This year a composite team of American military members will compete in the Race Across America with the goal of raising $100,000 for the Wounded Warrior Project, which helps injured service men and women readapt to regular life.
Dubbed Team 4Mil, the 8-man squad includes Master Sergeant Dean Wagner, who lost his hand in Iraq. Using slightly modified bikes, Wagner still races regularly.
The RAAM team competition begins June 12 in Oceanside, California, and ends in Annapolis, Maryland, the home of the Naval Academy. The 3,000-plus-mile course includes more than 100,000 feet of cumulative climbing and tracks through 14 states. This year race organizers added three new “Challenge Cup” categories to the event: Armed Forces, Collegiate and Club.
“The concept of attracting a group of U.S. military cyclists to compete in RAAM 2010 came from Dan Schindler (Navy) and Roy Collins (Coast Guard), who quickly generated interest among our military cycling family,” said Major Jim Weinstein, Ph.D. “The team has members of the Army, Air Force, Navy, Marine Corps and Coast Guard Reserve.”
Collins and the other racers on the team were quick to clarify that Team4Mil carries no federal endorsement of any kind — it is simply a racing squad comprised of current and former military members.
“We are operating our team like a military mission: organize, train and equip,” said Collins. “We have a very functional chain of command within our team. We have a lot of operational military experience on our team including more than a half-dozen deployments to Iraq, Afghanistan and other operations around the globe. We know what it takes to be successful, to perform under stress, and to train hard with objective-minded planning.”
Most of the cyclists on Team4Mil race throughout the year. Wagner lost his right hand and received injuries to his leg during his second rotation to Iraq from a flash-bang grenade. On his race bike, Wagner uses electric Shimano Di2 shifters. “The Di2 is a huge help: I just touch the button with my left thumb on the crossbar shifter,” he said. “My mechanics just flipped the brake/shifter to the crossbar and we added a small attachment in place of the hood for my prosthetic to clip into.”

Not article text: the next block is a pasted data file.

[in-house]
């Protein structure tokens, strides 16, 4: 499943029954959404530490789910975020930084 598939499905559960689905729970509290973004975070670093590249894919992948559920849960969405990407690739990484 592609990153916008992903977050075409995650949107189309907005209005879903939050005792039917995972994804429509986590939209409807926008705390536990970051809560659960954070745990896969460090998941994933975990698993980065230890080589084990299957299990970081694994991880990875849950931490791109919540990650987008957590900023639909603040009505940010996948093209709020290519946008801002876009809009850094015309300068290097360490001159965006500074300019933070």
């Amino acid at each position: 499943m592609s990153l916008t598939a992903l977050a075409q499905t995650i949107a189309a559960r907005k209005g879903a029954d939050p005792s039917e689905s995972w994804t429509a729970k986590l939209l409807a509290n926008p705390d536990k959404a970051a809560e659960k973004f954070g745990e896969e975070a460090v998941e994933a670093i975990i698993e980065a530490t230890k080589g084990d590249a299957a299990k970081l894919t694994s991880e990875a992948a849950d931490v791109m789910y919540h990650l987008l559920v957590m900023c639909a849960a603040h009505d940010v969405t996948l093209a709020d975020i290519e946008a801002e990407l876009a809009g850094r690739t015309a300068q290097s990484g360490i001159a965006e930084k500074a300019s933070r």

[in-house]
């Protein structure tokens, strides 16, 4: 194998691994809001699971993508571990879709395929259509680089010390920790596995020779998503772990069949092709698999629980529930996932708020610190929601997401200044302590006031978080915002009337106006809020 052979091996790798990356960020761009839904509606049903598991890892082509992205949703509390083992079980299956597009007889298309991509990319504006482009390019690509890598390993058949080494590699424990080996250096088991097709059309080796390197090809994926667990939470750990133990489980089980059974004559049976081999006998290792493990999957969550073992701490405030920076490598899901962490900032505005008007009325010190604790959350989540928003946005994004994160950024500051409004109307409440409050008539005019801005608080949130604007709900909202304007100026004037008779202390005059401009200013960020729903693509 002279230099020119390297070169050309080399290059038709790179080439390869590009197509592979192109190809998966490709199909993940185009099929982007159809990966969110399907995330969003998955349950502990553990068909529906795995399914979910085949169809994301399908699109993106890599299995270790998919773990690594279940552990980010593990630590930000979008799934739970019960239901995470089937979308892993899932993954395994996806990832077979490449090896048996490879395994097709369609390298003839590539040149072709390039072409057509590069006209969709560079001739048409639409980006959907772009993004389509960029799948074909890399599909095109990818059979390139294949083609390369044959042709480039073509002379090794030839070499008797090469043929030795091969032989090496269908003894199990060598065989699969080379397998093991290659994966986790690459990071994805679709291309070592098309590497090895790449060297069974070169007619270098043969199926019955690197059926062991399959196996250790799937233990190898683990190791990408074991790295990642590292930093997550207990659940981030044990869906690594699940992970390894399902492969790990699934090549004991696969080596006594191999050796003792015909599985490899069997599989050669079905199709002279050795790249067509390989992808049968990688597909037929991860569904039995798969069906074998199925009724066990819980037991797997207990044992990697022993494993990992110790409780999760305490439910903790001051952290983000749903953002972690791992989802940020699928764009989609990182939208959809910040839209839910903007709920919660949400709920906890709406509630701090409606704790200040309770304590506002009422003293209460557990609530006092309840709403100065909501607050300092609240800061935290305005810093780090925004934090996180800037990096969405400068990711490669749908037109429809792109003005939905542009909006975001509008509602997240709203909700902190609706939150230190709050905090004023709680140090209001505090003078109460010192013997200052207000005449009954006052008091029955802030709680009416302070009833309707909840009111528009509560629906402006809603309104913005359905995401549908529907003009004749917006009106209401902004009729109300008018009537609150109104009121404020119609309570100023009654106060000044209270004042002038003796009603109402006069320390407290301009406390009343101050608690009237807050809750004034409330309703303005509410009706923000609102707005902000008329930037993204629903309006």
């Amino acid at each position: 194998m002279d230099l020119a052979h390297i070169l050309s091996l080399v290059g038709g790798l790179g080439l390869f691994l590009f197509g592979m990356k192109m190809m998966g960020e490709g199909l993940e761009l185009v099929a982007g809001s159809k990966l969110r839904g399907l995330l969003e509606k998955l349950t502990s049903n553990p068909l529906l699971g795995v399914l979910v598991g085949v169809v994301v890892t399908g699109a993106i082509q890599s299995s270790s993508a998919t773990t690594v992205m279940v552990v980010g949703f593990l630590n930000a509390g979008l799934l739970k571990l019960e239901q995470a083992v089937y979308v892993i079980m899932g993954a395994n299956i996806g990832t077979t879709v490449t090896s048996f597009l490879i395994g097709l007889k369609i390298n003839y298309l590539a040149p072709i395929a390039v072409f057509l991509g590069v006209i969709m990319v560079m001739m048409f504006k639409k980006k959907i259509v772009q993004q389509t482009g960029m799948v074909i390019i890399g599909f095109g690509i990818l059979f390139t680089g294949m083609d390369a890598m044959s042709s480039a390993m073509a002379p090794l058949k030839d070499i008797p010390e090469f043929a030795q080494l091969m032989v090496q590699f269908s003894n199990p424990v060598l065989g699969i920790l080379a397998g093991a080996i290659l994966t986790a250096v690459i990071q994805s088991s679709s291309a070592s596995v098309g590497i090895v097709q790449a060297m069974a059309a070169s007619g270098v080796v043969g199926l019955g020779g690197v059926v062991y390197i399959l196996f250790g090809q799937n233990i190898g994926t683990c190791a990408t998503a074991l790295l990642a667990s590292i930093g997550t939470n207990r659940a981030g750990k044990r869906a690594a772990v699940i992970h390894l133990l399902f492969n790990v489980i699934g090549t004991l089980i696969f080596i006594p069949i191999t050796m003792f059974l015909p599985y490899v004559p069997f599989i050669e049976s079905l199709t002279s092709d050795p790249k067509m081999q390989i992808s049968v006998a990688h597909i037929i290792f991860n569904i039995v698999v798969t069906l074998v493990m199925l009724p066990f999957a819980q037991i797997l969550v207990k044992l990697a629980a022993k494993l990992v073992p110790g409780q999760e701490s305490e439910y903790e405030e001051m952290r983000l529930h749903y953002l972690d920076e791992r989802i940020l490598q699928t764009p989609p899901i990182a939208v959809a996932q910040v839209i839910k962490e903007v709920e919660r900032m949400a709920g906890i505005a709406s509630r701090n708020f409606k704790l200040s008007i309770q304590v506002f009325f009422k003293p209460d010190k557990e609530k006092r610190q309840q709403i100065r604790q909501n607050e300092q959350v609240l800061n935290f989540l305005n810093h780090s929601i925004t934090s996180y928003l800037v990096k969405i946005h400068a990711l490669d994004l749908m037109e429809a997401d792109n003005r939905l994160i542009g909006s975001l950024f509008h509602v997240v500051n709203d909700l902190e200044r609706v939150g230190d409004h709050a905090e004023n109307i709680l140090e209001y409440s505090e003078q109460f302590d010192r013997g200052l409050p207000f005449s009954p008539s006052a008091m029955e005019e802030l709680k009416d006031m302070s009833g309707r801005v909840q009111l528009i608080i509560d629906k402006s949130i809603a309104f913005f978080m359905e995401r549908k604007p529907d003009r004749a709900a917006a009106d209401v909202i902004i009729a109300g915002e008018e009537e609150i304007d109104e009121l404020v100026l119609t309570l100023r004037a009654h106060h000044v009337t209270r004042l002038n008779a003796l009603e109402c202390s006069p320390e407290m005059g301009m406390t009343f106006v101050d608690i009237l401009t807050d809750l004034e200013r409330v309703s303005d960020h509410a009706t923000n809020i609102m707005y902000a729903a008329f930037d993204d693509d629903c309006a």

His training bike is set up similarly, but with standard Dura-Ace shifters that he says are a little harder to operate. On his time trial bike, Wagner uses a single level to control both brake calipers. Regardless of the set up, Wagner’s competitors are more concerned about his legs than his arms — “Most guys don’t even know I’m missing a hand until after the race is over.”
To prepare for RAAM, the team will do some big mileage weeks and some training at threshold.
“The team RAAM event is very different than the individual,” Weinstein said. “How you best use your 8-person team is part of the tactical approach.”
The Wounded Warrior Project helps wounded U.S. Service members recover from physical and mental trauma and transition back into society. It provides everything from timely care packages to family counseling, peer mentoring, caregiver retreats and advocacy. The WWP also organizes a “Soldier Ride” that simultaneously uses cycling as a rehabilitative tool as well as an awareness generator.
“Here’s the issue,” Collins said. “Never before in the history of warfare has a country’s wartime medical community been so successful at saving lives. The latest numbers I’ve read about suggest a survival rate of nearly 98 percent — and that is, in part, a testament to the amazing young men and women in the medical community, their training and their service. But one of the consequences is that U.S. Service members are surviving from devastating injuries, their lives are continuing, yet they, their families and their communities just aren’t fully prepared. The Wounded Warrior Project has helped to fill this gap and we believe the assistance they provide to our wounded vets — including the soldier ride, is so very worthy of our support efforts.”
“The WWP and Team 4Mil believe strongly in the rehabilitative benefits of exercise, and in particular cycling,” Collins said. “The freedom that a bicycle offers, the human powered element, and the challenge offered help foster confidence, independence and health. It was an easy decision for Team 4Mil to get behind the WWP mission.”
Jim Weinstein (Air Force)
Dan Schindler (Navy)
Roy Collins (Coast Guard)
Kyle Pitman (Marine Corps)
Peggy LeGrande (Navy)
Adam Kruse (Air Force)
Tom Draffen (Marine Corps)
Dean Wagner (Army)